Since the 1930s, Wise County has been home to a precious natural resource – but it’s somewhat of a secret.
The Lyndon B. Johnson National Grasslands cover more than 20,000 of Wise County’s northeastern acres, offering the public a place to fish, camp, picnic, hike, ride horses and hunt. The grasslands, part of the Caddo/LBJ National Grasslands, have been managed by the USDA Forest Service since the 1950s, and a campaign starting in the mid-1990s has made the area a safe haven for families to spend quality time.
The Caddo portion of the grasslands is located northeast of Dallas and contains 17,785 acres. It is open to the public 24 hours a day, seven days a week, year round.
The grasslands offer a variety of outdoor activities, from fishing and hunting to hiking and horseback riding. The LBJ National Grasslands include a 75-mile, multi-use trail that is frequented by equestrian groups.
Hunters can find whitetail deer, Rio Grande turkey and small game such as rabbits, squirrel and a few quail. The use of shotguns, excluding slugs and buckshot, is allowed for legally hunting game birds and animals during state designated seasons. Search the Texas Parks and Wildlife website at www.tpwd.state.tx.us for hunting season information.
Skeet shooters can enjoy a place all their own at Unit 3 on the west side of U.S. 81/287 – it’s the only place in the grasslands where any type of target shooting is allowed.
While much of the acreage is open to hunters, families looking for a place to picnic and camp can venture out to the popular Black Creek Lake or Cottonwood Lake.
There are about 450 ponds and lakes ranging from small ponds to the 45-acre Cottonwood Lake.
While Cottonwood has one improved boat ramp, there are no recreation facilities. But Black Creek Lake provides restroom facilities, seven picnic units, seven walk-in camp units, a boat ramp and a fishing bridge. A four-mile trail connects the two lakes. The 10-acre Windmill Lake north of Alvord is designated for fly fishing only.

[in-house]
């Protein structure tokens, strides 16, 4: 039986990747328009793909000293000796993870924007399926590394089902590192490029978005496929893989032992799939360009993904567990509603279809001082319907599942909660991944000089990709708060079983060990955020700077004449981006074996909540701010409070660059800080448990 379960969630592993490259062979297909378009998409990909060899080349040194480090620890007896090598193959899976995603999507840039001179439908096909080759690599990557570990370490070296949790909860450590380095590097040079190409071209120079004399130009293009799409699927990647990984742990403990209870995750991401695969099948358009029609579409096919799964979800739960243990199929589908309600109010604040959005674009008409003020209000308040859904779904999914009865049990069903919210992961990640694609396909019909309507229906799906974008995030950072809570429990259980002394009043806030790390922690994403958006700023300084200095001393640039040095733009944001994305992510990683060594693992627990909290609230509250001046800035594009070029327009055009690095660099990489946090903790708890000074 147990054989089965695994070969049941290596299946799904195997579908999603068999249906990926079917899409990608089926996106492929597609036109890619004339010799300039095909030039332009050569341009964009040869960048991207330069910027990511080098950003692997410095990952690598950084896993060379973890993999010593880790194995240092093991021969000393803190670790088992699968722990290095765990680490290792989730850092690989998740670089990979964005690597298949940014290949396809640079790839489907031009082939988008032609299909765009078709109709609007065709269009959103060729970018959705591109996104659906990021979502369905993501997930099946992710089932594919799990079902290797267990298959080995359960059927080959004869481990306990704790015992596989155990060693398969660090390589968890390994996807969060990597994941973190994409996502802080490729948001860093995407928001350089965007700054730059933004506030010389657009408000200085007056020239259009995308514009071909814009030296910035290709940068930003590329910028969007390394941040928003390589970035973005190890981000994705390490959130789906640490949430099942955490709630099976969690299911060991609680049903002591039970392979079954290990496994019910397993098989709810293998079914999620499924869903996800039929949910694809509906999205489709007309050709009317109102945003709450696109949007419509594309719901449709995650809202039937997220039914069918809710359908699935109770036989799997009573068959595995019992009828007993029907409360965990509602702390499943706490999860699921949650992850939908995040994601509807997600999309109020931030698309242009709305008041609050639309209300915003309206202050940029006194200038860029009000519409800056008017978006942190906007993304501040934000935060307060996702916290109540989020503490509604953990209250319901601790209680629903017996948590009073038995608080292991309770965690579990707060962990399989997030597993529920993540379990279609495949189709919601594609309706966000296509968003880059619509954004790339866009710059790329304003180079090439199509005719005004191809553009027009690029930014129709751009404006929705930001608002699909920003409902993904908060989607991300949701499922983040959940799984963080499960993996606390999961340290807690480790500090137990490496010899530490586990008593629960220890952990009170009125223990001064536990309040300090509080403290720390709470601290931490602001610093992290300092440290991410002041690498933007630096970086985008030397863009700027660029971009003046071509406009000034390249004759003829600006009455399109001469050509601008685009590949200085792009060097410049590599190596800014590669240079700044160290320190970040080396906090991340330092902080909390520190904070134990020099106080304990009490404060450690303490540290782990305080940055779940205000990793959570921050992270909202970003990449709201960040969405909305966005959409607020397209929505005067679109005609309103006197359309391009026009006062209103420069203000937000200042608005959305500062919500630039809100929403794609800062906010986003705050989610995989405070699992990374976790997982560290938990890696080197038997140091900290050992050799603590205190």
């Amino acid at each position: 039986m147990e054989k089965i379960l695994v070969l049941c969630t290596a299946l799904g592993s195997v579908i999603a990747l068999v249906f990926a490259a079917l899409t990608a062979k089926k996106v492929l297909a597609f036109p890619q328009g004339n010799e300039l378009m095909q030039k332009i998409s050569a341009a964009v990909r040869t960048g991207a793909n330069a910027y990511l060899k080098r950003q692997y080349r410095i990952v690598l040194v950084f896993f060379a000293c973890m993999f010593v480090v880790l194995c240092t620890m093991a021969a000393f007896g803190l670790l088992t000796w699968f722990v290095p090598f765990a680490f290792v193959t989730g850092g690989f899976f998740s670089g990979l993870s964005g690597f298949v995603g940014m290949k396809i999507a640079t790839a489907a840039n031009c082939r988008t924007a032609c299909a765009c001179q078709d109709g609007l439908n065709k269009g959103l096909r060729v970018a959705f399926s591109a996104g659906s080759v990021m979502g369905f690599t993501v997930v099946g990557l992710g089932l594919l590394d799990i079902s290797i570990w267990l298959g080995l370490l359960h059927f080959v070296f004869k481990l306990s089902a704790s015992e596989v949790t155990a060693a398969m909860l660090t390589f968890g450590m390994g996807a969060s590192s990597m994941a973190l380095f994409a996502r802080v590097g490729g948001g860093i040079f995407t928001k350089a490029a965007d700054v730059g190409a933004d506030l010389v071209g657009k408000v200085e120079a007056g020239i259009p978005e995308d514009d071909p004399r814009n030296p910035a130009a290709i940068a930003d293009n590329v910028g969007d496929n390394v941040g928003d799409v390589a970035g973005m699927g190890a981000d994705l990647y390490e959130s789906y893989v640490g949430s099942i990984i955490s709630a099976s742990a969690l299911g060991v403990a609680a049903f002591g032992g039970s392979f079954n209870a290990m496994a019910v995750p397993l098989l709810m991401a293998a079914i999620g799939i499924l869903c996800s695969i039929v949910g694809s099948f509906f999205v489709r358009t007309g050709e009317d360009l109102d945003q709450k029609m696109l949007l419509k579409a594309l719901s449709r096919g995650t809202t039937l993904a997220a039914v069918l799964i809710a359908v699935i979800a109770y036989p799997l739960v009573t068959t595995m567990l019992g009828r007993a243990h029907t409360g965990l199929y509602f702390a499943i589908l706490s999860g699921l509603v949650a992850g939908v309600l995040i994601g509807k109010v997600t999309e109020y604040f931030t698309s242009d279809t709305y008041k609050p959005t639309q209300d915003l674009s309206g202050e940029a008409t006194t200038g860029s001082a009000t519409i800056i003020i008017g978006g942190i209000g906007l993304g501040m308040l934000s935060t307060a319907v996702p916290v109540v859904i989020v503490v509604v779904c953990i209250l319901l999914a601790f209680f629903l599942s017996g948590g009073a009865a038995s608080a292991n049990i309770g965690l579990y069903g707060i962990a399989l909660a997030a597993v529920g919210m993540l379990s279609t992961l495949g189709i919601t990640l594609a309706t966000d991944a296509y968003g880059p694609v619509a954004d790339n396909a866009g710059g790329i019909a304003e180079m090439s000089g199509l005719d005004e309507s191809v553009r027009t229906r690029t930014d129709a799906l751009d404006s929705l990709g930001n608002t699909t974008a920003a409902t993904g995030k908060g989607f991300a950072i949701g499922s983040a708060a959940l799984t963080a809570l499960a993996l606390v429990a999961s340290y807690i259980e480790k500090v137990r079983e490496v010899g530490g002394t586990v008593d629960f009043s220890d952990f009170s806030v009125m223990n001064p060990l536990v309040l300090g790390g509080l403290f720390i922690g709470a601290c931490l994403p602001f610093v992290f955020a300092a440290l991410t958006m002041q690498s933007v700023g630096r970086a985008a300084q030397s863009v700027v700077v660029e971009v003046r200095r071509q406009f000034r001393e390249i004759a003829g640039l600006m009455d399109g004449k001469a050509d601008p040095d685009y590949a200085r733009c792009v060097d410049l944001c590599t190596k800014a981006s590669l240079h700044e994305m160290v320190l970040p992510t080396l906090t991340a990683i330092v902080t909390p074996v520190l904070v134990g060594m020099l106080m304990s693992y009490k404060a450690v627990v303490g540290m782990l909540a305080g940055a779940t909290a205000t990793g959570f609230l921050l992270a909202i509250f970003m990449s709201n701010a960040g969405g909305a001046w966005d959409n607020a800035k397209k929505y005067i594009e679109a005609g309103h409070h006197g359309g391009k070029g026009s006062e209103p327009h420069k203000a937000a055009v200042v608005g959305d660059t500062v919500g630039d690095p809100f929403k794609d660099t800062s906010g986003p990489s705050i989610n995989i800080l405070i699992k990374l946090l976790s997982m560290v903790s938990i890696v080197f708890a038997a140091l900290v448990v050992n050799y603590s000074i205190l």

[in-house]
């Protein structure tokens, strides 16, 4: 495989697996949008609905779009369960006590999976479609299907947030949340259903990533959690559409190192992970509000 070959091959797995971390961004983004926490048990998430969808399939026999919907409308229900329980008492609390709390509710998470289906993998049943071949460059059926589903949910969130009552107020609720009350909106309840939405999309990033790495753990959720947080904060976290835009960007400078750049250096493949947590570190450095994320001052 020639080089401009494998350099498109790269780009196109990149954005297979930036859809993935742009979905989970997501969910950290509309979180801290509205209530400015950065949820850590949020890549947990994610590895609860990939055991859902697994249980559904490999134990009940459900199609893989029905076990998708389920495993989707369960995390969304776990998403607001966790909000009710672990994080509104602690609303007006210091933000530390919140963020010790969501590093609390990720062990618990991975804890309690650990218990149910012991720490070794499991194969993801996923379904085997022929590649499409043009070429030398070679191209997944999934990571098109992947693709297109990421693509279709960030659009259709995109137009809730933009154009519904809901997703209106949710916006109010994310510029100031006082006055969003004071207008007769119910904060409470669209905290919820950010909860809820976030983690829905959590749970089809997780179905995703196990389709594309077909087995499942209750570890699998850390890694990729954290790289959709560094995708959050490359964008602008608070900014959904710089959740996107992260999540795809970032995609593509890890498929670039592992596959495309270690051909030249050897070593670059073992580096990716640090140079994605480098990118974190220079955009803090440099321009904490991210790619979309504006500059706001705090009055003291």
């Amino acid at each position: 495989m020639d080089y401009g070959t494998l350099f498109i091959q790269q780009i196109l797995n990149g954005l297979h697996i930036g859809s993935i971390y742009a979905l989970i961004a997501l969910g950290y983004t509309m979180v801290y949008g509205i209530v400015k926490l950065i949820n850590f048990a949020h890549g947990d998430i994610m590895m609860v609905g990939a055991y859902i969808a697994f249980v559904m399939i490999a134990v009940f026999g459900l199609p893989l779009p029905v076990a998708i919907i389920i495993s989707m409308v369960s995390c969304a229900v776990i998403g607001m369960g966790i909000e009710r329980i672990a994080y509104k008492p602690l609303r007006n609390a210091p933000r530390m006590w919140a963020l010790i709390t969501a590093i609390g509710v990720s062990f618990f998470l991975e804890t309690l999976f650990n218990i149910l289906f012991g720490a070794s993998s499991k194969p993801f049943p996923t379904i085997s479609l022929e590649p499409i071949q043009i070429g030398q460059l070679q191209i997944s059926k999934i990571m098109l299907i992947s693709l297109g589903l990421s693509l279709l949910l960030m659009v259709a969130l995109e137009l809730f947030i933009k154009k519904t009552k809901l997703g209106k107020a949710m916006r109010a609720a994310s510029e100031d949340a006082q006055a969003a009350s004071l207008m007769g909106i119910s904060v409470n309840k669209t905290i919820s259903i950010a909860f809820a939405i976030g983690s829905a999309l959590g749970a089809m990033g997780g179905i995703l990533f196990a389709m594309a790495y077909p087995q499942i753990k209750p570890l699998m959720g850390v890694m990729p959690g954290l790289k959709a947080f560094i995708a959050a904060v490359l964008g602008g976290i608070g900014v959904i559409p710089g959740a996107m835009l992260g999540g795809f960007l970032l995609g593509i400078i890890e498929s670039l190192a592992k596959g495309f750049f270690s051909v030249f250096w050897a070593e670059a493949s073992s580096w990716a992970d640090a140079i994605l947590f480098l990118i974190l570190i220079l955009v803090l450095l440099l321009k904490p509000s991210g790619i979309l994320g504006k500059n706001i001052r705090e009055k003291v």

TADRA point is a popular place for equine enthusiasts, with restrooms and parking facilities and access to the 75-mile multi-use trailhead.
There is also a unit in the grasslands designated for dog training and events.
Park fees range from $2 at Black Creek for day-use to $4 at TADRA point and Valley View group use facility. There are self-service pay sites at those locations. Everywhere else is free.
Fees collected are used to pay for maintenance.
A visit to the Ranger District Office, located at 1400 U.S. 81/287 North, will provide a visitor with much more information. The office is open Monday through Friday, 8 a.m. to 4:30 p.m.
For more information, visit www.fs.fed.us and search for the LBJ Grasslands.
The Lyndon B. Johnson National Grasslands is the most southern of the national grasslands covering 17,784 acres.
The original occupants of the land were the Caddo Indians who were forced out in the mid-1700s by Apache and Comanche tribes. In the 1800s, European settlers moved into the area followed by farmers.
The area was designated as “grasslands” in the 1800s under the Homestead Act that helped settle western land.
In the 1920s and ’30s, the land received very little rain, causing the soil to dry up and blow away. Congress established the Land Utilization Program (LUP), which bought land from bankrupt land owners and made it public.
LUP lands were given to the USDA Forest Service in the 1950s. Twenty national grasslands exist around the nation.
Unlike its current landscape, the LBJ Grasslands were covered with dense lines of trees that ran north to south rather than along rivers. It became known as “Cross Timbers,” giving way to the Cross Timbers National Grasslands. It was renamed in 1974 after President Lyndon Baines Johnson.